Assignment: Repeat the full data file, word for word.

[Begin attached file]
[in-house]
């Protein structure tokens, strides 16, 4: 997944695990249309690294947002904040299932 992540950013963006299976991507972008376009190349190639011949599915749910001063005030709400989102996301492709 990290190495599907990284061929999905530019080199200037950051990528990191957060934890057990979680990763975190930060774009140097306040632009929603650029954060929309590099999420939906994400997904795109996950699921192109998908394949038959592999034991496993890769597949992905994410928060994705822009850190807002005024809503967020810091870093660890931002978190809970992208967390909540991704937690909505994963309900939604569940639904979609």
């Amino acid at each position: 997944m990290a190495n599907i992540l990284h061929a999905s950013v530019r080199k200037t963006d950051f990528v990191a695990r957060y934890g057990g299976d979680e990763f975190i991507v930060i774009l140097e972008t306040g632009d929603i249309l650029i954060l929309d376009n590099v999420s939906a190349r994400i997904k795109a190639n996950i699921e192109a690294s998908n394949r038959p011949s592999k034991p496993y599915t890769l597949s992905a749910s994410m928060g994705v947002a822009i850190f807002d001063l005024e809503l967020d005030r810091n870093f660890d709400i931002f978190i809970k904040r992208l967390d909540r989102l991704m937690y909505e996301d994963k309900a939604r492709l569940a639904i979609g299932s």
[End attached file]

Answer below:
[in-house]
């Protein structure tokens, strides 16, 4: 997944695990249309690294947002904040299932 992540950013963006299976991507972008376009190349190639011949599915749910001063005030709400989102996301492709 990290190495599907990284061929999905530019080199200037950051990528990191957060934890057990979680990763975190930060774009140097306040632009929603650029954060929309590099999420939906994400997904795109996950699921192109998908394949038959592999034991496993890769597949992905994410928060994705822009850190807002005024809503967020810091870093660890931002978190809970992208967390909540991704937690909505994963309900939604569940639904979609």
């Amino acid at each position: 997944m990290a190495n599907i992540l990284h061929a999905s950013v530019r080199k200037t963006d950051f990528v990191a695990r957060y934890g057990g299976d979680e990763f975190i991507v930060i774009l140097e972008t306040g632009d929603i249309l650029i954060l929309d376009n590099v999420s939906a190349r994400i997904k795109a190639n996950i699921e192109a690294s998908n394949r038959p011949s592999k034991p496993y599915t890769l597949s992905a749910s994410m928060g994705v947002a822009i850190f807002d001063l005024e809503l967020d005030r810091n870093f660890d709400i931002f978190i809970k904040r992208l967390d909540r989102l991704m937690y909505e996301d994963k309900a939604r492709l569940a639904i979609g299932s």